Almost everyone has heard of seasonal affective disorder (SAD), a type of depression that is related to changes in the seasons.
Tips to cope with springtime lethargy
By Sherry Vogel
Almost everyone has heard of seasonal affective disorder (SAD), a type of depression that is related to changes in the seasons. It generally occurs during the same season each year, generally starting in the fall and continuing through the winter months. It is caused in part by less sunshine affecting a person’s serotonin levels, which in turn have a direct affect on the mood.
Fewer people are aware of a condition called springtime lethargy, which is associated with the onset of spring. In the northern hemisphere this phenomena occurs mid March to April.
Surprisingly, studies show that late spring and early-summer suicide rates, around the globe increase dramatically during this period.
While many people are energized by the coming of spring, for those affected by springtime lethargy, they have problems adjusting to sudden weather changes accompanied by stronger temperatures and brightness fluctuations.
The condition is known as the “reverse” seasonal affective disorder.
Whether solely influenced by a normal reaction to warmer temperatures, or other predisposed factors stemming from a medical basis, such as allergies, etc. the condition manifests itself with feelings of being weary and uninterested, feeling tired, or depressed.
Research shows that older people, and adolescents frequently tend to feel more lethargic during the springtime of the year. Interesting enough, women with low blood pressure are also highly affected. Because when temperatures rise; a person’s blood vessels expand causing a further drop in blood pressure.
Springtime lethargy, although not a diagnosed illness, but rather a phenomenon is something to be aware of as you may wonder why you just don’t seem to be as euphoric or full of energy as many other people around you.
Here are 6 tips to help you get ahead of this totally normal springtime lethargy:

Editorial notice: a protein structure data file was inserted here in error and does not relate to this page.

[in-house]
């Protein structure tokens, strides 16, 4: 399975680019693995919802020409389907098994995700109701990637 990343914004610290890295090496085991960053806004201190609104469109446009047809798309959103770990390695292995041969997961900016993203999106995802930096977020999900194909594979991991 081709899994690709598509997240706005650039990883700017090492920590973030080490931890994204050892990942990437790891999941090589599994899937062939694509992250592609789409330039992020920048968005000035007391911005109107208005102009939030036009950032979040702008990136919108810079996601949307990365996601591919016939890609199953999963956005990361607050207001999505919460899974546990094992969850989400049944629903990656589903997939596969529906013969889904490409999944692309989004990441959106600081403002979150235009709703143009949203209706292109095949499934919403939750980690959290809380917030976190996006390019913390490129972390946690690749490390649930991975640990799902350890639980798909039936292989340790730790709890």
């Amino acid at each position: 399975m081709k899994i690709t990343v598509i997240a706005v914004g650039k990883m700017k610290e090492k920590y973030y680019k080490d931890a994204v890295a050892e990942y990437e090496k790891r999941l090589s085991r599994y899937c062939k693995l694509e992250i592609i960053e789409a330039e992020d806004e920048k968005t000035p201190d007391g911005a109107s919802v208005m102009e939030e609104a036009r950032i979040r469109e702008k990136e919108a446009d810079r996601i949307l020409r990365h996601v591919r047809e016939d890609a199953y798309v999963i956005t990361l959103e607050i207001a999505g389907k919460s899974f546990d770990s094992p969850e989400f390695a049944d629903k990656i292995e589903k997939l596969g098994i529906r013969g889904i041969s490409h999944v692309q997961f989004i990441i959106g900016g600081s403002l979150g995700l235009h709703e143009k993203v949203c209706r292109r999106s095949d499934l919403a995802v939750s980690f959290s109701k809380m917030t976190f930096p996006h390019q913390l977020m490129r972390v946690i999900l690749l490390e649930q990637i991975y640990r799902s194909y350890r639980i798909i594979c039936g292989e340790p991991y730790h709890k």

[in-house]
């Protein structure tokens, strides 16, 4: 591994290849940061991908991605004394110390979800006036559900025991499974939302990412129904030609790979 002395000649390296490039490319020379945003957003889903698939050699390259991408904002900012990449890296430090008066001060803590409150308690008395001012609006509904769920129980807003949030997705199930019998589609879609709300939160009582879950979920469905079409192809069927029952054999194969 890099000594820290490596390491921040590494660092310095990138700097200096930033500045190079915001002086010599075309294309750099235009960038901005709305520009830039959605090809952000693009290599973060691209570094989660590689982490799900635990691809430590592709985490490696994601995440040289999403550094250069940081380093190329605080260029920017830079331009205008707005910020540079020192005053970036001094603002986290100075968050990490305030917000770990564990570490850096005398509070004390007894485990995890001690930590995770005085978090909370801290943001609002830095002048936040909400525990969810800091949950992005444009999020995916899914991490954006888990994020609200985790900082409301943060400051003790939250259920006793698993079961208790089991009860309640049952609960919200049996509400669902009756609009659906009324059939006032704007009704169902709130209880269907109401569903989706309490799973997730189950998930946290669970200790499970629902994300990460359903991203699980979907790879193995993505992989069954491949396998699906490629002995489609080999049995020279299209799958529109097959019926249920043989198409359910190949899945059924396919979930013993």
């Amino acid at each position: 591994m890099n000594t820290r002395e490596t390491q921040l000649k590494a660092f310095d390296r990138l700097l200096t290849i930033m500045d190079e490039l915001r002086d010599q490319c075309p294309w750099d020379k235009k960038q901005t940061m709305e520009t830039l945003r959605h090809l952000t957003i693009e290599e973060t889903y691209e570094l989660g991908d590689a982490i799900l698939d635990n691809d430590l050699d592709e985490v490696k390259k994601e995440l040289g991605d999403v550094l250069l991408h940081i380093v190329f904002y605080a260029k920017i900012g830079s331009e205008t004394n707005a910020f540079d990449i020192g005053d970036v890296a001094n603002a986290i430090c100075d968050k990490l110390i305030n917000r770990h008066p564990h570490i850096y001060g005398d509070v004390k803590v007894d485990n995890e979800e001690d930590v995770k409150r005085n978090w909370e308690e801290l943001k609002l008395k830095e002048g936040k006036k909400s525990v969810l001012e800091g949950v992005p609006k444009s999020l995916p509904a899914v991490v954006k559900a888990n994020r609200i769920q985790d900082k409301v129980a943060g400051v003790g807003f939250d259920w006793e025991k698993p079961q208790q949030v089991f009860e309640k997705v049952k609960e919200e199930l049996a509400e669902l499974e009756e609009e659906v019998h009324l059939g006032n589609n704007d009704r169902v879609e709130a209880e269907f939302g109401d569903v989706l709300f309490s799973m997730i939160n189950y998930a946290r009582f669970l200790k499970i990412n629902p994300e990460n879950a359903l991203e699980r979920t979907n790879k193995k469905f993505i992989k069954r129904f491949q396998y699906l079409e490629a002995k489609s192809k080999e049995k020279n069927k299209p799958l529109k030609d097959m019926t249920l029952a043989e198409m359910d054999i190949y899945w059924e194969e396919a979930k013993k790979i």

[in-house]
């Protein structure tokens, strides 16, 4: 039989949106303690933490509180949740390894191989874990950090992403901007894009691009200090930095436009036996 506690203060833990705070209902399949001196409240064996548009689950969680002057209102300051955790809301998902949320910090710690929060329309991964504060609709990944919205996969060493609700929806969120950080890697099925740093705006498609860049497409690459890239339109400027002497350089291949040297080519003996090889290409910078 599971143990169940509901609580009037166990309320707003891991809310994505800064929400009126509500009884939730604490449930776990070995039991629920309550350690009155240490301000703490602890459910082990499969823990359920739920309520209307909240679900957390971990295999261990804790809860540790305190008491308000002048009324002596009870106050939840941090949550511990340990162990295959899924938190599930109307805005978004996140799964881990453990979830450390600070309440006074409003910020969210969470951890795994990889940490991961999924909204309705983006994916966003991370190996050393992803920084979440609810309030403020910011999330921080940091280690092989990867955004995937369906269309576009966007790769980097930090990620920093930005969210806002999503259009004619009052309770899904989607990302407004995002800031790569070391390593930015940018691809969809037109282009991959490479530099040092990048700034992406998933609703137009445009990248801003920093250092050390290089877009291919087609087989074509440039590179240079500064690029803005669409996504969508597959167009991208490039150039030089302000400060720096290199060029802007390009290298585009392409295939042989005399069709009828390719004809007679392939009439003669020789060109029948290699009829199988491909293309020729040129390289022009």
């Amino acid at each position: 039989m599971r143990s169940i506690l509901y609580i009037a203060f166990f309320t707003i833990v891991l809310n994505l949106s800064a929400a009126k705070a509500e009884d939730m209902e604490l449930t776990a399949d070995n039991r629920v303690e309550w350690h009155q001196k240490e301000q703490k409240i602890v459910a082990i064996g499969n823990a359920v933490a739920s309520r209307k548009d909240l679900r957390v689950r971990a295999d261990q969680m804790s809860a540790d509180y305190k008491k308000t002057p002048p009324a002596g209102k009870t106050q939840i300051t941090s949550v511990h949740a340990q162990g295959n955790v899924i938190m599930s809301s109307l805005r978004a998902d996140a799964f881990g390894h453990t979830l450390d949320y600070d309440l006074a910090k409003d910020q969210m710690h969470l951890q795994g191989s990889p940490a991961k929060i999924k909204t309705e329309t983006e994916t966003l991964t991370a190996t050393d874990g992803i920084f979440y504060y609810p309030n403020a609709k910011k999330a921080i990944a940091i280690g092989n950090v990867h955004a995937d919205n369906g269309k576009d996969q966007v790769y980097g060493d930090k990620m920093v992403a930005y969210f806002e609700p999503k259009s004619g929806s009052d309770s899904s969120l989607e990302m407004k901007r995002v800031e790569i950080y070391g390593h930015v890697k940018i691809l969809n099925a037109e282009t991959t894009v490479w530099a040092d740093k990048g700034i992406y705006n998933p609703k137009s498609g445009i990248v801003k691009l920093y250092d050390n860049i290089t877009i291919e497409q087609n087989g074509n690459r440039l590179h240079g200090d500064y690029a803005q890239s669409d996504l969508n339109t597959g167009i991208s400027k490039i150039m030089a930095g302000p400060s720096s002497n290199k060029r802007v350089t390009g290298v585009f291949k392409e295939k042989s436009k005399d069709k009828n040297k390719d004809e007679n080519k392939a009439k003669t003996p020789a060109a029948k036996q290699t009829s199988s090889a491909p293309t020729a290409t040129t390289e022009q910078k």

#1. Don’t sleep any longer than previously, rather set your alarm for half an hour earlier. Paradoxically it is a fact that too much sleep can exacerbate a depressed state of mind.
#2. Try finishing your warm shower with a cold squirt. This helps to get the sleepy circulation going and enormously helps the vascular system.
#3. Exercise, daylight and fresh air are ideal in helping your body with the adjustment from winter to spring.
#4. Open your windows wide and thoroughly air your place out. Every additional oxygen shower gives your brain a kick and expels listlessness.
#5. Catch every ray of sun you can. Sunlight increases the neurotransmitter serotonin level that is being attributed with mood enhancement. The longer you can spend a spring day in the open the more it benefits not just your mood but your energy as well.
#6. Mount your bike/motorcycle for a spin around town, take a walk or throw yourself into garden work. Anything outside beneath the open sky is a great antidote against springtime apathy. Even during a cloudy day it is still sufficiently light outside to inhibit your melatonin production and increase your serotonin levels.
Fortunately, springtime lethargy usually does not last longer than 2-3 weeks, then the body has managed the adjustment and the condition generally improves.
*In part, cited from: Tips to Beat Springtime Lethargy, Felicitas Heyne, Psychologist and Author.